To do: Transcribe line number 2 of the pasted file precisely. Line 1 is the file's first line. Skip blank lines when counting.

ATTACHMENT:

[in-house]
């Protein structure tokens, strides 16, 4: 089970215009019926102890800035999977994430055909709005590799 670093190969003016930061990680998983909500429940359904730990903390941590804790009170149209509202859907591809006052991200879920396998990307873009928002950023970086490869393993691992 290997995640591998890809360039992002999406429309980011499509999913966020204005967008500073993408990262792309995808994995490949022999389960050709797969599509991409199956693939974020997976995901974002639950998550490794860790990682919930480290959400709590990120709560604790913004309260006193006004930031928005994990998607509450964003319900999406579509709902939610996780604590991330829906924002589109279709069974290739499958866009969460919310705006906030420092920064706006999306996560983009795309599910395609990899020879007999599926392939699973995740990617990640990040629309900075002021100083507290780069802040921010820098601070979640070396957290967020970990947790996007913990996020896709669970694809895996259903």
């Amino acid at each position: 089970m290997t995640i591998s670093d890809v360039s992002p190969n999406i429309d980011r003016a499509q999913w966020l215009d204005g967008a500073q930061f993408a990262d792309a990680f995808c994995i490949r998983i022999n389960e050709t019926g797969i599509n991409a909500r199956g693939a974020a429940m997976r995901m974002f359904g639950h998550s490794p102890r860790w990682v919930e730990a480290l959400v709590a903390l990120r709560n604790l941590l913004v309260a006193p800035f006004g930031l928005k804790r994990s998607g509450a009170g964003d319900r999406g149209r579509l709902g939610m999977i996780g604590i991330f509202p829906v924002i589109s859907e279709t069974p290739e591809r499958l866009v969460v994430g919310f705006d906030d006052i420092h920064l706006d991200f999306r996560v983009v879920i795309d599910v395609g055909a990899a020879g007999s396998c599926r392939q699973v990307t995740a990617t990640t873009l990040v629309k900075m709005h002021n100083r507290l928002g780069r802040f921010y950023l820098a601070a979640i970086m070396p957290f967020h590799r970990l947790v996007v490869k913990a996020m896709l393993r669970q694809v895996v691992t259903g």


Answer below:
């Protein structure tokens, strides 16, 4: 089970215009019926102890800035999977994430055909709005590799 670093190969003016930061990680998983909500429940359904730990903390941590804790009170149209509202859907591809006052991200879920396998990307873009928002950023970086490869393993691992 290997995640591998890809360039992002999406429309980011499509999913966020204005967008500073993408990262792309995808994995490949022999389960050709797969599509991409199956693939974020997976995901974002639950998550490794860790990682919930480290959400709590990120709560604790913004309260006193006004930031928005994990998607509450964003319900999406579509709902939610996780604590991330829906924002589109279709069974290739499958866009969460919310705006906030420092920064706006999306996560983009795309599910395609990899020879007999599926392939699973995740990617990640990040629309900075002021100083507290780069802040921010820098601070979640070396957290967020970990947790996007913990996020896709669970694809895996259903």